Condi’s Careful Steps

By Kenneth R. Timmerman | May 4, 2007

In Washington, the Party of Surrender continues to blast the Bush administration for missing opportunities for Peace in Our Time. They would like Condoleeza Rice to become their Neville Chamberlain and come back from Egypt, where she is expected to meet her Iranian counterpart today, waving the “Grand Bargain” towel.

Just days after their Easter recess trip to Damascus, which was condemned (in diplomatic terms) by the State Department as “unhelpful,” Speaker Pelosi and House Foreign Affairs committee chairman Tom Lantos announced that they were ready to fly to Tehran to open a “dialogue” with Iran’s leaders.
“Speaking just for myself, I would be ready to get on a plane tomorrow morning, because however objectionable, unfair and inaccurate many of (Iranian President Mahmoud Ahmadinejad's) statements are, it is important that we have a dialogue with him,'' Lantos told the San Francisco Chronicle.
It’s unclear what Mr. Lantos or Ms. Pelosi want to talk about with the Iranian leadership, unless it is the terms of America’s surrender. I say this not out of disrespect, but from sheer bewilderment.
I also mention it because Condi is not far behind them in her desire to open a dialogue with Tehran’s leaders and strike a deal, although she knows that she is walking on eggs.
Her caution was on display as she prepared to fly to Sharm el Sheikh this week, after intense speculation (fueled by President Bush, among others) that she would have a face-to-face meeting with her Iranian counterpart.
“I'm not going there to have a bilateral with the Iranians or a bilateral with the Syrians. I'm going there to meet with neighbors about the future of Iraq and trying to help the Iraqis,” Rice said.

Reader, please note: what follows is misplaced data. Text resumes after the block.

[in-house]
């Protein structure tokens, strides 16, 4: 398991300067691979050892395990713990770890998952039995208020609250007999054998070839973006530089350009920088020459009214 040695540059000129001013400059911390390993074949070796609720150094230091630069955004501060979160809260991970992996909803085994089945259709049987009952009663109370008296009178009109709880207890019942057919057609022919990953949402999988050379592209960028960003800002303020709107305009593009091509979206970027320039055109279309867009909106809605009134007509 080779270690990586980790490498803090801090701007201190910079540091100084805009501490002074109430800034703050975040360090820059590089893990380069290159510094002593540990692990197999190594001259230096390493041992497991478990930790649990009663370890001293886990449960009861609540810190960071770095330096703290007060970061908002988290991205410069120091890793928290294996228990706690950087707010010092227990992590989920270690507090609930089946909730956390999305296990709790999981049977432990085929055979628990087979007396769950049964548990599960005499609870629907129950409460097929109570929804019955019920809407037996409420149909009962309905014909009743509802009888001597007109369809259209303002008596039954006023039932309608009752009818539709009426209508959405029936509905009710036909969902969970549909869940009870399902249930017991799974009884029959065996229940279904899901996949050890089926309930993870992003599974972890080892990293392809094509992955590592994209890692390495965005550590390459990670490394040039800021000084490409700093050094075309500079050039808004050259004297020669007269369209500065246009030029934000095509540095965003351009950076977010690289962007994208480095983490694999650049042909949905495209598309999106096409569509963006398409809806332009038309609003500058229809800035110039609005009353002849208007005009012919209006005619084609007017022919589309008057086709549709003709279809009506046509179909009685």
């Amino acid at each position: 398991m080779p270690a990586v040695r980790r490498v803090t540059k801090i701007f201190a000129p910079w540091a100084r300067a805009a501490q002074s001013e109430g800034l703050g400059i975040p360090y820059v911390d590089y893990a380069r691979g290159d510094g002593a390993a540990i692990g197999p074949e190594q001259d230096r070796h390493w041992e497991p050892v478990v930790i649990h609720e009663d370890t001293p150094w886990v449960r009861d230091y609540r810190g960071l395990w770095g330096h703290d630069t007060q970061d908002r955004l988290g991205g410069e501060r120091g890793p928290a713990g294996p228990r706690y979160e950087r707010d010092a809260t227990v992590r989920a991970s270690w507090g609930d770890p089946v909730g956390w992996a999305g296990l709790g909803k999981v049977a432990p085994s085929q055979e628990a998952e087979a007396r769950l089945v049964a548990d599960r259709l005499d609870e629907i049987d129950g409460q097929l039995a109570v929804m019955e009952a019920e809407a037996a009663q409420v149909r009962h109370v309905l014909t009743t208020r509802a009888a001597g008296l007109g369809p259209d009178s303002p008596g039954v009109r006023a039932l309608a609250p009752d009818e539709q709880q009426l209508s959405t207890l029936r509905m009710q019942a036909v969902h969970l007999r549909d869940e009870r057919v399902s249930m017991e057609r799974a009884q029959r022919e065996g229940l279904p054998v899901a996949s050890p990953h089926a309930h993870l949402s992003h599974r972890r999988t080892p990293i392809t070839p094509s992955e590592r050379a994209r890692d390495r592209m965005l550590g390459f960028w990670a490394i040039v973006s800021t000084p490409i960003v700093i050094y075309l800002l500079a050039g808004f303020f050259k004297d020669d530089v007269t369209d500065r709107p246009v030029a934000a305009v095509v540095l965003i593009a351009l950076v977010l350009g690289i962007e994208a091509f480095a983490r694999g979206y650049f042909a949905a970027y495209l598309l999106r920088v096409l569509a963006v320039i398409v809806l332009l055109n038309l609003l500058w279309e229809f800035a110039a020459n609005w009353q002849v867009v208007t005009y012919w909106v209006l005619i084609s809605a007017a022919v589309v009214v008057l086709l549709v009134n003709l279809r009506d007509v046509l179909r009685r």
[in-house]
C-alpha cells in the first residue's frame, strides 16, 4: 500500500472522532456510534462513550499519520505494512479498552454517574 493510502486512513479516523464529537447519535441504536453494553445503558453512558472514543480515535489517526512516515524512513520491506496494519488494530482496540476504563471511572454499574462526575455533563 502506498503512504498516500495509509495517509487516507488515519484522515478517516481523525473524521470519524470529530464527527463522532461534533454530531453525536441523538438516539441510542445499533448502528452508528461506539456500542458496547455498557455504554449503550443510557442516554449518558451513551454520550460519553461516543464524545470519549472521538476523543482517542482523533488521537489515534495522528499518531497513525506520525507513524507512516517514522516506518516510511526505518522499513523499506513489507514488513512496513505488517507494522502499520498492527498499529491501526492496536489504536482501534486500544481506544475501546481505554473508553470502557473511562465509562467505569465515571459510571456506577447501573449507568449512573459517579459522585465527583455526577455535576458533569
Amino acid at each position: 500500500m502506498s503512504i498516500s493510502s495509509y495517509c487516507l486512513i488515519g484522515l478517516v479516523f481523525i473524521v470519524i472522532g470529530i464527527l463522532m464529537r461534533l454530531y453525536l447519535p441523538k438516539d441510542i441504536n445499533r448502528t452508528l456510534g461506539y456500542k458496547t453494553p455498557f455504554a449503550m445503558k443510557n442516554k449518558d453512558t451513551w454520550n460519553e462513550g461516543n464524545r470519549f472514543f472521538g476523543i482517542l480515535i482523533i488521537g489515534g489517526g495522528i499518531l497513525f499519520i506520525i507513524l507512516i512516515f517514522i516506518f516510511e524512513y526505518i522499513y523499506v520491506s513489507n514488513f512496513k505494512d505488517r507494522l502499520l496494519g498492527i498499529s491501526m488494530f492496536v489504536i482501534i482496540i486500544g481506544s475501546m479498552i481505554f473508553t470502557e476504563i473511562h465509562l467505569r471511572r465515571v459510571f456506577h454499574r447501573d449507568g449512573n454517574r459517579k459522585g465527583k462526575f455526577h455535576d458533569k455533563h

It is no secret that Condi is desperately seeking some way of  convincing Iran’s clerical leadership to freeze its military nuclear programs, ends its armed intervention in Iraq, and curtails its support for terrorists from Afghanistan to Gaza, and beyond.
All these are worthy goals. And the U.S. is willing to pay a very high price to achieve them through diplomacy.
For well over a year, the U.S. was even willing to overlook Iran’s bad behavior in Iraq as a price for getting the nuclear deal.
Indeed, as Bob Woodward revealed in his latest book, State Department Counselor Philip Zelikow learned that the Iranian government was supplying weapons and cash to the insurgents during a fact-finding mission to Iraq in September 2005, but advised Rice to keep this information under wraps.
Zelikow was worried that the Iranian action was “arguably an act of war against the United States,” and that if the U.S. revealed what it knew, “the administration might well start a fire it couldn’t put out.” And so the U.S. put a cork on what it knew about Iranian support to the insurgency until last December. (More about this in my upcoming book, Shadow Warriors.)
Last year at this time, Condi made the Iranian regime a “take it or leave it” offer. If only they would freeze their nuclear programs, open their facilities to verifiable inspections, and clarify past discrepancies (ie, lies) in their statements to the International Atomic Energy Agency, then the United States and its partners would offer a rich series of benefits to the regime.